INDEX(shift)   -- DROP; it is now redundant with new PK
INDEX(tag_id)  -- get rid of this; it is redundant with the next two
INDEX(tag_id, shift, timestamp)  -- what query is this for?
INDEX(tag_id, timestamp)  -- what query is this for?

This

  • Satisfies the need for a PK on InnoDB tables,
  • Provides the optimal index (shift, timestamp) for the query,
  • Puts that index as the PK, for better efficiency,
  • Makes it unique by adding id,
  • INDEX(id) keeps AUTO_INCREMENT happy.

If you have other important queries, we must see them, else this improvement may hurt them too much.

What kind of value is shift? If it is "small" numbers, save space by using TINYINT UNSIGNED or something else smaller than a 4-byte INT.

If there are other columns that can be shrunk, let's do them at the same time. And fix anything else that might be needed. Please provide SHOW CREATE TABLE so I can provide suggestions. utf8 handles most of the world, but not all of Chinese, nor most Emoji. Perhaps you need to shift to utf8mb4 now, too.

Changing this will take a significant amount of downtime. And without a unique key, you won't be able to use pt-online-schema-change. So, plan for an outage. However, if you must continue to receive new data, consider the following:

CREATE TABLE h_new LIKE historical_data;  -- copy schema
ALTER TABLE  h_new ... -- to get PK, better datatypes, indexes, etc.
RENAME TABLE historical_data TO h_old,
             h_new TO historical_data;  -- atomically swap
then...

Copy h_old data into historical_data, chunk by chunk: See chunking for an outline of how to do it. Note: You should use timestamp for walking through the table, and not worry about it not being unique or PK. (And change from DELETE to INSERT ... SELECT....)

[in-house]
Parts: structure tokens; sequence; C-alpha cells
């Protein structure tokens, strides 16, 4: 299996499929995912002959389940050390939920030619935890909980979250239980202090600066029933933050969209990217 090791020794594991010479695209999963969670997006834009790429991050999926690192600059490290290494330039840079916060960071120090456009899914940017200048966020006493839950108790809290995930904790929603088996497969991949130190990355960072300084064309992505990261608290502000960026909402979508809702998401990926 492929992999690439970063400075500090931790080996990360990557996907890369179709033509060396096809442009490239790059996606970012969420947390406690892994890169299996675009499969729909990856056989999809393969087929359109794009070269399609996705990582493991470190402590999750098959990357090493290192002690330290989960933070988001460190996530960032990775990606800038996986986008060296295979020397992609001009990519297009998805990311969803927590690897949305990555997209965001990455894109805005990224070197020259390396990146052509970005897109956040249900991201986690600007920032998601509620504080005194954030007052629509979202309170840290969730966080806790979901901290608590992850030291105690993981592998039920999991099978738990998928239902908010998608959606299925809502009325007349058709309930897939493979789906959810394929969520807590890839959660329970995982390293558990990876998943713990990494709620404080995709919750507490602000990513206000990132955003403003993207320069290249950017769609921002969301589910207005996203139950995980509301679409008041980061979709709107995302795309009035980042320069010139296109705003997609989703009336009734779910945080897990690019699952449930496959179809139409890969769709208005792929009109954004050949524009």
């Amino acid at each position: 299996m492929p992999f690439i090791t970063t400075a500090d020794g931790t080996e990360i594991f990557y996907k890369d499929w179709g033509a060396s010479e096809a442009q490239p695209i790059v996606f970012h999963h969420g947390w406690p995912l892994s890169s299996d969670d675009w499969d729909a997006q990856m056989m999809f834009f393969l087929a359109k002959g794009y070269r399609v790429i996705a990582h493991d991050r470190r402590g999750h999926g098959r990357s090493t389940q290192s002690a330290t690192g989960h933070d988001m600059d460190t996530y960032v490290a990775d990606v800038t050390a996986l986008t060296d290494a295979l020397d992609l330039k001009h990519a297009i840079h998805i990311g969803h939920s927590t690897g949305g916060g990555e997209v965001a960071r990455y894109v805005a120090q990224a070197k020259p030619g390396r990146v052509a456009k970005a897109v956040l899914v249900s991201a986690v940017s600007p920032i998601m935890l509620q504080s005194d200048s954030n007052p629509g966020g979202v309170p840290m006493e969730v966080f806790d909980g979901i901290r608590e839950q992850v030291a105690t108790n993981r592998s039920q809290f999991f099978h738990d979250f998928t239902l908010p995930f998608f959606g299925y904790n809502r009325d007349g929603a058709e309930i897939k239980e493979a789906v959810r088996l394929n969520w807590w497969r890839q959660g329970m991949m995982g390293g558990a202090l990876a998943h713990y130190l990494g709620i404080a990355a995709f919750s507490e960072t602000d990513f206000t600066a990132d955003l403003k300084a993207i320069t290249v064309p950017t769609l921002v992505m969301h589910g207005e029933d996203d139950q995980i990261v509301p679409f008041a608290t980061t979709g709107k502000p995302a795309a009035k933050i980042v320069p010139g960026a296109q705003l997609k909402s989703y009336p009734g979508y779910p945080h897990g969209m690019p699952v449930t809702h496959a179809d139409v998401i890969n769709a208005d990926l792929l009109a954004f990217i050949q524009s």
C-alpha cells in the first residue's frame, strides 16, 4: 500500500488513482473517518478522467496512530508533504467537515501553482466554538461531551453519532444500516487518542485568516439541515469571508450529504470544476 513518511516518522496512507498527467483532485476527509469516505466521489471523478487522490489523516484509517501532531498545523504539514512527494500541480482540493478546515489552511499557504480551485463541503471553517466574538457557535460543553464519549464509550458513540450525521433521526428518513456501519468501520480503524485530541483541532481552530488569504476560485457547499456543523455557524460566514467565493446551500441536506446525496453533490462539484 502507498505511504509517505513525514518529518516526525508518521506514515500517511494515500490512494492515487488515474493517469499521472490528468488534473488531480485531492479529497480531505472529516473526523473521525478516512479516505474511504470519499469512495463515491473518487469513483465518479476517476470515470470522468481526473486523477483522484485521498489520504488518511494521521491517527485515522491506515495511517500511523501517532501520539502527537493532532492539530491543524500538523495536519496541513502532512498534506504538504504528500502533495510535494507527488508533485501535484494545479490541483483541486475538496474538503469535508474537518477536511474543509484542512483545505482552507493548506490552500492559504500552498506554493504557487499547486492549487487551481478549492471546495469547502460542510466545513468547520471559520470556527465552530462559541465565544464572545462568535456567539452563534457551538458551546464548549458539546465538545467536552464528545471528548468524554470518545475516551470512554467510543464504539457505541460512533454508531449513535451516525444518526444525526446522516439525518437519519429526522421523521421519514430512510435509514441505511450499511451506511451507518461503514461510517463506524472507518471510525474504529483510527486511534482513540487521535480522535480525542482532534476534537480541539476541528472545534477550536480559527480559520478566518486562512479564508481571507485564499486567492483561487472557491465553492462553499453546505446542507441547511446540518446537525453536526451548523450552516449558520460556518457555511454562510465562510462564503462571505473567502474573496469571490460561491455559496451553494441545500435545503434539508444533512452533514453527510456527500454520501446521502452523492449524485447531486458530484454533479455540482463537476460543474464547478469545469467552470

When finished with all the chunks, DROP TABLE h_old.

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  • I do use the tag_id in my queries. I'm sorry I overlooked it. The query joins the tags table on tags.tag_id = historical_data.tag_id and shift = X and timestamp between X and Y
    – Phil
    Oct 17, 2017 at 12:19
  • Since InnoDB tables are clustered based on the primary key, it is not recommended to have (shift, timestamp) as a primary key. It is better to have the auto incremented ID as a PK, and add an index on (shift, timestamp). In addition, uniqueness doesn't seems to be guaranteed in this table for the combination of (shift, timestamp). Oct 17, 2017 at 15:24
  • @Phil - That's OK. I was focusing on handling the WHERE as being the optimal strategy. So, I still recommend with PK(shift, ts, ...)
    – Rick James
    Oct 17, 2017 at 21:38
  • @JehadKeriaki - Notice that I added id on the end of the PK in order to guarantee uniqueness. (True, one could mess with id. But normal usage of it as AUTO_INCREMENT keeps int unique.)
    – Rick James
    Oct 17, 2017 at 21:40
  • @JehadKeriaki - And... You get extra performance by having the WHERE handled by the PK instead of a secondary key. Secondary would involve an extra lookup to get the rest of the row.
    – Rick James
    Oct 17, 2017 at 21:42